Variance in Wealth by Country

The Country Similarity Index attempts to quantify how similar countries are to each other relative to other countries. The index is a statistically-based way to measure this. 20% of the index is based on demographics. 10% of a country’s demographic score (2% of the overall Country Similarity Index score) is allocated for the average income per capita, percentage of millionaires, and poverty rate. The following is an explanation on how they were calculated:

Male Income

Most of the countries where men average more than $50,000 in income per year are located in Northern Europe, East Asia, or the Arabian Peninsula. On the other end of the spectrum, many countries in Sub-Saharan Africa have an extremely low amount of income per capita. The average man earns less than $1,000 per year in Burundi, Central African Republic, and the Democratic Republic of Congo.

The United Nations is the main source of the data:
http://hdr.undp.org/en/content/estimated-gni-capita-ppp-male-constant-2011-ppp

Countries were categorized into the following groups by income per capita per year:
0-$5000, $5000-$10000, $10000-$20000, $20000-$35000, $35000-$50000, $50000-$100000

Female Income

Females average less income than males in every single country. However there are some places where women earn significantly less, including East Asia and the Arabian Peninsula. A lot of the difference can be explained by employment. Far fewer females have jobs than males in Arab countries. In East Asia, females are more often employed in non-professional jobs with lower wages than men. In general though, female income highly correlates with male income.

The United Nations is the main source of the data:
http://hdr.undp.org/en/content/estimated-gni-capita-ppp-female-constant-2011-ppp

Countries were categorized into the following groups by income per capita per year:
0-$4000, $4000-$8000, $8000-$16000, $16000-$24000, $24000-$40000, $40000-$56000

Millionaires per Capita

In most countries less than 0.5% of the people are millionaires. Switzerland is the only country where over 10% of its population are millionaires. European countries and the Anglosphere tend to have more than other regions of the world, but Singapore, Japan, and Taiwan also have a high percentage. However, there are many countries with a high average income that have a relatively low percentage of millionaires, like Brunei, Qatar, and the United Arab Emirates, where wealth maybe there may be a few extremely wealthy families.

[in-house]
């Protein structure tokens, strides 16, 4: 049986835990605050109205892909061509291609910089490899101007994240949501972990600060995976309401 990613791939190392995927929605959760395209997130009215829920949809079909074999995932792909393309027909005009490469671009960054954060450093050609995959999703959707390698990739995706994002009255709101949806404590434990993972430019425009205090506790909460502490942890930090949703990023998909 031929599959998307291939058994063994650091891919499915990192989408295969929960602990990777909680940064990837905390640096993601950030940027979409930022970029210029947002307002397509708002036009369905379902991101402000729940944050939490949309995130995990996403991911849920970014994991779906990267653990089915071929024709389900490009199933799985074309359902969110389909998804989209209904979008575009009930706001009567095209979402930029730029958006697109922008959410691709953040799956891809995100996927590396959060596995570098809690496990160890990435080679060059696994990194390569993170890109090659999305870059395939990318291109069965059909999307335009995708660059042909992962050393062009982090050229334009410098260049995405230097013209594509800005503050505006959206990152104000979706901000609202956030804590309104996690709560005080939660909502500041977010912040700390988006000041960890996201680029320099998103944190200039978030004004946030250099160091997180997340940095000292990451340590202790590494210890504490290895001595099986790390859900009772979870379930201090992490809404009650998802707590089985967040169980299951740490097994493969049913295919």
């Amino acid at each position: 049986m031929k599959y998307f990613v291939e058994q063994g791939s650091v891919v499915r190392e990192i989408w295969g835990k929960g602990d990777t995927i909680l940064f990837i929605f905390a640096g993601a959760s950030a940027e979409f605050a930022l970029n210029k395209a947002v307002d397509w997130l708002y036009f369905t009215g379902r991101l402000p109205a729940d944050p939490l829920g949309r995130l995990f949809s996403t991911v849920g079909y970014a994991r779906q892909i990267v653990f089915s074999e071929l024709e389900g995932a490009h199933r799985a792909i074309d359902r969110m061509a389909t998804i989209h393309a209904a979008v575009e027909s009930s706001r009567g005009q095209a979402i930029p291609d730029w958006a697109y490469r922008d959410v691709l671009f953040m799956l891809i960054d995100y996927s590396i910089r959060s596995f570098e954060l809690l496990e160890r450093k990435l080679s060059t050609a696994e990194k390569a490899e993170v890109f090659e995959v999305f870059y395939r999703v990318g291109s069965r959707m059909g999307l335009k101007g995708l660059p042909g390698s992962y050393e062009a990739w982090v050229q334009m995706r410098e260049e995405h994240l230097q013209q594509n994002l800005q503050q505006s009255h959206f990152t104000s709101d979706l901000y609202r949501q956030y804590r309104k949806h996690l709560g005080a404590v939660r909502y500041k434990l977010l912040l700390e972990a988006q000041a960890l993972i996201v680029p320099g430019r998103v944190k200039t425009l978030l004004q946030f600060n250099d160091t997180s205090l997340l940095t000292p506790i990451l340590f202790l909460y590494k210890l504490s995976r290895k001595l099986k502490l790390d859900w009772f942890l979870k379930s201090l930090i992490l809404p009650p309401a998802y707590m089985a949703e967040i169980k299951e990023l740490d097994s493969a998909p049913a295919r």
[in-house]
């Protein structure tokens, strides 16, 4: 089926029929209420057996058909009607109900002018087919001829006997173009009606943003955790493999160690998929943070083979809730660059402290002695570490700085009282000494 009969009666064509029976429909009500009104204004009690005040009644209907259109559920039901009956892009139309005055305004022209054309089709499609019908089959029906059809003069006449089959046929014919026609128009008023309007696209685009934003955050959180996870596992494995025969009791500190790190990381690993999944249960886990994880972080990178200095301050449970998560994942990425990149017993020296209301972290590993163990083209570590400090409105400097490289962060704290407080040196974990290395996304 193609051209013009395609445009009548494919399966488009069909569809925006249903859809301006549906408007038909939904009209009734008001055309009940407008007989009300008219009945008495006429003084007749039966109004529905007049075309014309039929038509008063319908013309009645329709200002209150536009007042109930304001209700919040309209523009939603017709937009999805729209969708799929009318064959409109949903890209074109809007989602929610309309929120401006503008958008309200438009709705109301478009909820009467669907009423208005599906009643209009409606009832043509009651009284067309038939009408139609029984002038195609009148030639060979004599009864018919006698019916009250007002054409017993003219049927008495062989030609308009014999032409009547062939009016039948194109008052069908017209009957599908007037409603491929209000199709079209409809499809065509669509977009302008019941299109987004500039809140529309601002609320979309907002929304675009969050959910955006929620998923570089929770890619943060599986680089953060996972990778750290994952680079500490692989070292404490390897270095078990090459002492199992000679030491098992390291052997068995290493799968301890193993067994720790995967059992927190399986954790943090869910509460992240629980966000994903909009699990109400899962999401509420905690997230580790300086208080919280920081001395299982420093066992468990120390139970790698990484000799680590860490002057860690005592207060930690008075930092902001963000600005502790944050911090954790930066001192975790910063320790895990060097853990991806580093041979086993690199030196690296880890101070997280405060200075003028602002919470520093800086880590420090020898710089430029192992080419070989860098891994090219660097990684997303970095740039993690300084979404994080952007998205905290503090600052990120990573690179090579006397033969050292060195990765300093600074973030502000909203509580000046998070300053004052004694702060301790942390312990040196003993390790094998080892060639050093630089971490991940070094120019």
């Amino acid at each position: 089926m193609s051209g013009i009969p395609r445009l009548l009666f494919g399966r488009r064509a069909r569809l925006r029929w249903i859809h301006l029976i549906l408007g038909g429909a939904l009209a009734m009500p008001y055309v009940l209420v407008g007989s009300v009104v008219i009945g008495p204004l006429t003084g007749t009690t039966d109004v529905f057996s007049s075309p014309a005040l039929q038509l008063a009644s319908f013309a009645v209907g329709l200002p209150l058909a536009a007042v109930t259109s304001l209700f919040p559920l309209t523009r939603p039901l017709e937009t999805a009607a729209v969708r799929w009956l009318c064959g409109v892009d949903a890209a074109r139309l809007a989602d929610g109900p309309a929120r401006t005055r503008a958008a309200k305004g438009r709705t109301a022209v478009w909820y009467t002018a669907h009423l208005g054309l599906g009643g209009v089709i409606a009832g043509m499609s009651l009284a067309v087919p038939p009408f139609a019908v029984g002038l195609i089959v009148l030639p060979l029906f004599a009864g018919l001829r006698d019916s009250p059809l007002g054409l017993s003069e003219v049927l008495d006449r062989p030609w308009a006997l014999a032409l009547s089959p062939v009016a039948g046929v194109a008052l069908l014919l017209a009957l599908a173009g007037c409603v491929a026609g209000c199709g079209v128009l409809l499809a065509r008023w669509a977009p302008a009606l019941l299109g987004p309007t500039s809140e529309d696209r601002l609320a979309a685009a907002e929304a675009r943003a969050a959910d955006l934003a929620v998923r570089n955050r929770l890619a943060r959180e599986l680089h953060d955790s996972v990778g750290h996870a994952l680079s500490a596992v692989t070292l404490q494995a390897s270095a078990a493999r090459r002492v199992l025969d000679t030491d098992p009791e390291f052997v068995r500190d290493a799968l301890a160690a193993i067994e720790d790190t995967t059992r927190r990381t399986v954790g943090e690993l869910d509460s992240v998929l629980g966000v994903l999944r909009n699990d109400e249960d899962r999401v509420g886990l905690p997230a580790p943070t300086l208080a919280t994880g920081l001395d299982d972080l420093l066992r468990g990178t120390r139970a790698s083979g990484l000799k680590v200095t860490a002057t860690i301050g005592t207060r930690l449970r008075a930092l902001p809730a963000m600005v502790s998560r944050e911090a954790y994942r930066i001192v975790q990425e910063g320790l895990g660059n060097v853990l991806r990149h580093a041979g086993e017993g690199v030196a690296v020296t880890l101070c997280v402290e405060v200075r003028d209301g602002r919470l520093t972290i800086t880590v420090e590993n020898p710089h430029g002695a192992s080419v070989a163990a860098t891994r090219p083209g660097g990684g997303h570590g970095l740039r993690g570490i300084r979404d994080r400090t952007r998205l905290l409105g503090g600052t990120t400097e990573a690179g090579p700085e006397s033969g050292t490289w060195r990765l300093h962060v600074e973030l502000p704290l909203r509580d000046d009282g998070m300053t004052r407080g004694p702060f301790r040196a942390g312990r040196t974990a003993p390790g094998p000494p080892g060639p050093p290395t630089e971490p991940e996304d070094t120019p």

Credit Suisse is the main source of the data:
https://www.credit-suisse.com/media/assets/corporate/docs/about-us/research/publications/global-wealth-databook-2019.pdf

Countries were categorized into the following groups by percentage of millionaires:
0-0.4%, 0.4-0.8%, 0.8-1.6%, 1.6%-3.2%, 3.2-6.4%, 6.4-12.8%

Poverty Rate

The poverty line is defined differently depending on the country, so it is difficult to compare between countries. Some countries have much higher income standards than others. Still, cost of living tends to be higher in countries with high average incomes, so having a higher line makes sense. However, China only has a 3.3% official poverty rate, but its line is only $400 per year, while the poverty line of the United States is more than 30 times more. As with average income, many countries in Sub-Saharan Africa have a high poverty rate, as well as countries in war torn areas, like Syria, South Sudan, and Somalia. East Asian countries, as well as countries where socialist and communist party are in power, are among those that report low poverty rates.

The CIA Factbook is the main source of the data:
https://www.indexmundi.com/factbook/fields/population-below-poverty-line

Countries were categorized into the following groups by percentage of people in poverty:
0-8%, 8-16%, 16-32%, 32-48%, 48-64%, 64-80%

Obviously there is no one clear way to determine how similar one country is to another. How would you quantify how similar one country is to another?
Please leave any thoughts in the comments section.

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